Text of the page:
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Lisa Owen interviews Maori Party co-leader Te Ururoa Flavell

Lisa Owen interviews Maori Party co-leader Te Ururoa Flavell

Headlines:

Te Ururoa Flavell says the Maori Party’s yet-to-be unveiled deal with National will see continued roll-out of whanau ora, protect Maori seats but also wants to target jobs.

“The field of economic development is one place that we’d definitely like to be”.

Flavell says the template for the deal is essentially the same as before, with “some wins over some of the policy platforms that we’ve put out on the election trail”

“We are going to build on the stuff that we’ve already negotiated in the last six years, more specifically in last year’s Budget, so some of those things will continue to roll out.”

Says Maori Party also worried about issues around poverty and large number of Maori non-voters.

Indicates will continue to extend an olive branch to Hone Harawira despite the Mana leader’s criticisms of the Maori Party

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Lisa Owen: Mr Flavell is with us now from Rotorua. Good morning, Mr Flavell.
Te Ururoa Flavell: Kia ora, Lisa.
What are your people telling you?
Pretty much in— About 30 hui throughout the country in the last week, they’re pretty agreeable to us staying in negotiations with the prime minister. They recognise that we’re there by invitation and that there’s only so far we can go in terms of negotiations, but they’ve given us a clear picture and a mandate to continue to negotiate with the Government, and that’s what we’ve been doing.
During the campaign, you talked about more Whanau Ora; you talked about a review of the justice system and specific poverty reduction targets. What have you been able to get out of National so far?
You probably have to wait for the next day or so to get the full gambit of those things that we’ve been able to achieve. But pretty much the template has been the same as we’ve run in the last six years or so, that is, yes, we provide stability of government by way of support to the budget vote; that we have the ability to vote against the Government – that’s been no different to what we’ve had in the last six years; we get some wins over some of the policy platforms that we’ve put out on the election trail; we get the ability to negotiate with the Government over budget gains and also ministerial appointments, which , I say, will be rolled out in the next day or so.
So in general terms, what are the wins, do you think, for you?
Well, I mean, the first thing is that because we are there by invitation, that we firstly have an ability to negotiate some gains. In terms of the budget gains, you’ll have to see that, because we are going to build on the stuff that we’ve already negotiated in the last six years, more specifically in last year’s Budget, so some of those things will continue to roll out. Whanau Ora’s obviously a priority, and, you know—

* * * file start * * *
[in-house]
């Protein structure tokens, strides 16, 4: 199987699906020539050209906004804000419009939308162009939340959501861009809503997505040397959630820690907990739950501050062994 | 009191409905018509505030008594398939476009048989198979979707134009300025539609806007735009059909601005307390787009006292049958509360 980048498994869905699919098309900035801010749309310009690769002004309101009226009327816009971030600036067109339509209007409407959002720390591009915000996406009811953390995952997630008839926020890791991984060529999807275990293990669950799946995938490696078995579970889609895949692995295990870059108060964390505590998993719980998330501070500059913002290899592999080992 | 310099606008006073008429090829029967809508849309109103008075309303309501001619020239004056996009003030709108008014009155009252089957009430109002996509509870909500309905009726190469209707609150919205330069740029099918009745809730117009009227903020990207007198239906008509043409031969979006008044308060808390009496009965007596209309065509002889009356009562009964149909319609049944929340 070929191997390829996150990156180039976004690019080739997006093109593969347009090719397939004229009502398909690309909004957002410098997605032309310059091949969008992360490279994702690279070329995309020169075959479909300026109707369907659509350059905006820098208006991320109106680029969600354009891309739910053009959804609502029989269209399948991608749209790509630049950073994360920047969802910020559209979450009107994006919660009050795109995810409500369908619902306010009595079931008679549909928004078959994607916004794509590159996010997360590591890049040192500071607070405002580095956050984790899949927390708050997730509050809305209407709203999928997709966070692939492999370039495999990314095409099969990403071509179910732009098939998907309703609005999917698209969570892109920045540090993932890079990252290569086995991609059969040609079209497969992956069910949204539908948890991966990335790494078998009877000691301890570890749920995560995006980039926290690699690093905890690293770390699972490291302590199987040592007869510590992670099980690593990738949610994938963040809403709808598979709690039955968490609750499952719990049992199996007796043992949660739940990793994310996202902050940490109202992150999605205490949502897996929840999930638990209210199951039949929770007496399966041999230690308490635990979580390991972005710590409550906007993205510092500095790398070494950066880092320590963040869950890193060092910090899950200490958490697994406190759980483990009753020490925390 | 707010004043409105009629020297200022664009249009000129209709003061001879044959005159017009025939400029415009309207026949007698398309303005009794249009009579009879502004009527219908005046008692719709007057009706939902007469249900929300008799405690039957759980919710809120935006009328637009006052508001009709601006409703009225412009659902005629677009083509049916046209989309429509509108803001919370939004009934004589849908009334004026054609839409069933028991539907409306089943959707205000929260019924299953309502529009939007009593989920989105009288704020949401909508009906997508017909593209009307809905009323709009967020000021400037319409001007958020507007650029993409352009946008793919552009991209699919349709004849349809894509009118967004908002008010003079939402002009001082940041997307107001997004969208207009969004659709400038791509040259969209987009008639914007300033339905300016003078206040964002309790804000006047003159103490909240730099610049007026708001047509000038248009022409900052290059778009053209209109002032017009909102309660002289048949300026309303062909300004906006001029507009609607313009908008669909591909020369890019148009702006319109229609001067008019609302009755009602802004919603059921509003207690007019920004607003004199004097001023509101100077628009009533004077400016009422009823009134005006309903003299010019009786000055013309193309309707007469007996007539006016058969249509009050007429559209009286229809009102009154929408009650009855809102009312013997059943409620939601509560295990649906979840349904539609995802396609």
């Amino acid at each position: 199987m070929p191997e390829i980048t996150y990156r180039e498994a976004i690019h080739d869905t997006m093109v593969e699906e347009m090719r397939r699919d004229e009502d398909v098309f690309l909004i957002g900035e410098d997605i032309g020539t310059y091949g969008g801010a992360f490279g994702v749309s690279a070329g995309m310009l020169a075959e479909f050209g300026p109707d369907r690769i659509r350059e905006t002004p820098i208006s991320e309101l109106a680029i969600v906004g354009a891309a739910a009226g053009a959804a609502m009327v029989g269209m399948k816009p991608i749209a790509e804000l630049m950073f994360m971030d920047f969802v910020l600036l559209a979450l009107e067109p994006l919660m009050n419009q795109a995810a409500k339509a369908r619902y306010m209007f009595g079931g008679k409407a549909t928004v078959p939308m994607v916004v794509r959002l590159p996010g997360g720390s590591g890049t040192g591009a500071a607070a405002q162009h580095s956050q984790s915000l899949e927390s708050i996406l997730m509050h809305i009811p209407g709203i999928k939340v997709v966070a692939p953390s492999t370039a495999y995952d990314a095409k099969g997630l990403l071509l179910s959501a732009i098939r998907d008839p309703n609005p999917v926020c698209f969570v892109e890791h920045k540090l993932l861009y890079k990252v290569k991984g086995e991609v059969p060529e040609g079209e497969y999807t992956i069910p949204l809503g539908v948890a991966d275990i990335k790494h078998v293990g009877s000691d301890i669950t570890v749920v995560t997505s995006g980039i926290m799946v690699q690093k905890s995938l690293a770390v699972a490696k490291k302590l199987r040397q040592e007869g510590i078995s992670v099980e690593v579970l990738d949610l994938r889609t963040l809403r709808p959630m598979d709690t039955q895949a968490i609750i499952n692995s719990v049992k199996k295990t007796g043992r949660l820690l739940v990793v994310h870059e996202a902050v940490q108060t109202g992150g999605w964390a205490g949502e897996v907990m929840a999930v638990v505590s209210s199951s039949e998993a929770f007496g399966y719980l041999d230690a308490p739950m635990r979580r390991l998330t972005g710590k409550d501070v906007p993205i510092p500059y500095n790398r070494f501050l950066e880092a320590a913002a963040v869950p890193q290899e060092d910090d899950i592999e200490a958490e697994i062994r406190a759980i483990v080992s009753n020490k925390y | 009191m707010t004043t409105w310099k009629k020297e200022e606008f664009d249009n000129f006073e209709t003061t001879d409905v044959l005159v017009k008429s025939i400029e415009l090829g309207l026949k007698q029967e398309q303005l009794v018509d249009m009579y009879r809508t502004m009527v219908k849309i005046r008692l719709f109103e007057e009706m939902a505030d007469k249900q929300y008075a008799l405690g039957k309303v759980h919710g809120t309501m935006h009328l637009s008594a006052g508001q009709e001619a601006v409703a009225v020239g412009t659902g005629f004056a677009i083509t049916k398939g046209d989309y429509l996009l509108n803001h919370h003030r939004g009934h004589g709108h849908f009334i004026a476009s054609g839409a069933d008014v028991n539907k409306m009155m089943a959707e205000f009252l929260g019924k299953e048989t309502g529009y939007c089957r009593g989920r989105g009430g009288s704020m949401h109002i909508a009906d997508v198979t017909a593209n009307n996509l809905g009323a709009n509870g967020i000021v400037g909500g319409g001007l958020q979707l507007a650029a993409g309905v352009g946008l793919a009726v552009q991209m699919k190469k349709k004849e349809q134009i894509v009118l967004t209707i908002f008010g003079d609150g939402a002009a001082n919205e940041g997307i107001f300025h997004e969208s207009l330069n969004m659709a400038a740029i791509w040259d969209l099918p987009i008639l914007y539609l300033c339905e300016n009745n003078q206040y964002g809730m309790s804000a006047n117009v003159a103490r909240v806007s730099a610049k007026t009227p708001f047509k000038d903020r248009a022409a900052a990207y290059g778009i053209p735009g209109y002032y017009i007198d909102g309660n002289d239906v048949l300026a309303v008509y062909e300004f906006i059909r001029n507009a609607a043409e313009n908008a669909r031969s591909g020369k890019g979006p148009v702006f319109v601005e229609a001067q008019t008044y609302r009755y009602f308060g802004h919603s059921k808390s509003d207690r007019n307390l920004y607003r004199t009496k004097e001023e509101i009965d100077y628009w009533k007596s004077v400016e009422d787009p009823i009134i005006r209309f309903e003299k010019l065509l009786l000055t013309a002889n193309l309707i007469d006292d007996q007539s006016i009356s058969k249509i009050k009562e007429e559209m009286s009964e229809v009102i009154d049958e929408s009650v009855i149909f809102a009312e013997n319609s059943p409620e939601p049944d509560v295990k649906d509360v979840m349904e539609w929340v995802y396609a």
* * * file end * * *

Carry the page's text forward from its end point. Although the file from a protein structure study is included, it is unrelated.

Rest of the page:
So are you getting more for Whanau Ora out of this?
The general view, I can tell you, is that the prime minister recognises, as does the Minister of Finance, that the Whanau Ora is a kaupapa that has some huge benefits for the country as a philosophy to take forward in dealing with some of the key issues around poverty. There is a suggestion that they’re preparing to allow us to run that forward, and that’s absolutely fantastic, from our perspective. But we recognise also, that, in the end, throughout the election campaign, that people were talking about pretty much one thing – that’s employment. And we recognise that we must make some gains on that, so the field of economic development is one place that we’d definitely like to be, and we’re hoping, of course, that a ministerial portfolio is wide enough to allow us to have influence over things such as housing, health, education. Why? Because those are the strategies that we’ve already developed over the last six years or so.
When you’re talking there about jobs, is there the prospect of some Economic Development portfolio or Associate Minister in that area? Or just Maori Affairs, are you talking about?
You’ll have to wait, but I can tell you this, is that having developed the He Kai Kei Aku Ringa – Maori Economic Strategy, it’s sitting there on the table, along with the Maori Health Strategy, the Maori Housing Strategy, the Maori Language Strategy. We’re fairly determined to make sure that those are advanced, rather than just simply be strategies that sit in the cupboard. And we’ve given the Prime Minister commitment that that’s where we want to be, and he is in the current throes of considering that proposal.
The other two parties – their deals are signed, sealed and delivered, so there must have been some sticking points here with you. What have they been?
Oh, not too many sticking points. I mean, look, some of the things that we are worried about are certainly the issues of poverty. We’re concerned about, actually, the whole notion that a large number of people did not vote. That’s a huge concern for us – 45% of Maori – those eligible to vote – did not participate. So that’s huge for us. And, I suppose, there are the small sticking points, but you’ve gotta remember—